The National Science Foundation (NSF) is an independent federal agency created by Congress in 1950 "to promote the progress of science; to advance the national health, prosperity, and welfare; to secure the national defense…" With an annual budget of about $6.06 billion, NSF is the funding source for approximately 20 percent of all federally supported basic research conducted by America's colleges and universities. In many fields such as mathematics, computer science and the social sciences, NSF is the major source of federal backing.
The Division of Arctic Sciences in the Office of Polar Programs (OPP) supports scientific research in the Arctic, related research, and operational support.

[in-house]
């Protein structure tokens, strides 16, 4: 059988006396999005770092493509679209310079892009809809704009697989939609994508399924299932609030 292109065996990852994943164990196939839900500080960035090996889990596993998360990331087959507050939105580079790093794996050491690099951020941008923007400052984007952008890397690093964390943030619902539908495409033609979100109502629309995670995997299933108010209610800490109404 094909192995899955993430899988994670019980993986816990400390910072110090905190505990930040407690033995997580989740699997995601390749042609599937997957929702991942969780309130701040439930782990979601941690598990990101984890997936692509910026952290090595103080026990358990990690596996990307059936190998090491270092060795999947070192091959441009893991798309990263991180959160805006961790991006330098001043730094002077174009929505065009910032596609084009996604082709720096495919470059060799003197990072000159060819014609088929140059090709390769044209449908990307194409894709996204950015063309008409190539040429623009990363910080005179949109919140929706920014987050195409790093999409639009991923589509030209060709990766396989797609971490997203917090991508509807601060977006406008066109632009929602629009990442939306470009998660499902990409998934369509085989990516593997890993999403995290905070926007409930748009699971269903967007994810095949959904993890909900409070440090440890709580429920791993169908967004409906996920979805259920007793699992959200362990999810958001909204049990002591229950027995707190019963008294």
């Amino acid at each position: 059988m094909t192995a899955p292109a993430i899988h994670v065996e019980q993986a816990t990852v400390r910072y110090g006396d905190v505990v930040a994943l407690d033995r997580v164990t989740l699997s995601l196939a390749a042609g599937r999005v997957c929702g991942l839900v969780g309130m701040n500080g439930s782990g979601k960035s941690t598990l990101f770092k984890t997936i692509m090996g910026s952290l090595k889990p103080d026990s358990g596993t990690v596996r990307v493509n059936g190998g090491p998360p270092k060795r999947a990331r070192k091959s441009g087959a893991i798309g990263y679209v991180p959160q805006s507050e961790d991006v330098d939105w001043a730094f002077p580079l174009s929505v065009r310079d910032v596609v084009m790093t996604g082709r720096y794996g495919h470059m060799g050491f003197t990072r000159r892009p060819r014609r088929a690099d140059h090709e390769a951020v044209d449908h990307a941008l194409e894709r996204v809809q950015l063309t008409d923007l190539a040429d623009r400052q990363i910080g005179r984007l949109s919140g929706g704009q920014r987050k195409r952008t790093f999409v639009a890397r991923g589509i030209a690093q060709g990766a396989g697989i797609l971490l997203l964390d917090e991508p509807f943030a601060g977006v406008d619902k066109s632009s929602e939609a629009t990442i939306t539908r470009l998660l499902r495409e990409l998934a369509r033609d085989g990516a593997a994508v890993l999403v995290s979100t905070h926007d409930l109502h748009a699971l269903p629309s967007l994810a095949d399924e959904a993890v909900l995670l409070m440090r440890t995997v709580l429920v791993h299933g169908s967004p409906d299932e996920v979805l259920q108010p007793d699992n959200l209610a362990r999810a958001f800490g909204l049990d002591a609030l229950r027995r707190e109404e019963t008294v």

Science programs include disciplinary, multidisciplinary, and broad, interdisciplinary investigations directed toward both the Arctic as a region of special scientific interest and a region important to global systems. Disciplinary interests encompass the atmospheric, biological, physical, earth, ocean, and social sciences. The Arctic System Science Program provides opportunities for interdisciplinary investigations of the Arctic as a system. OPP also encourages research relevant to both polar regions, especially glaciology, permafrost, sea ice, oceanography, and ecology.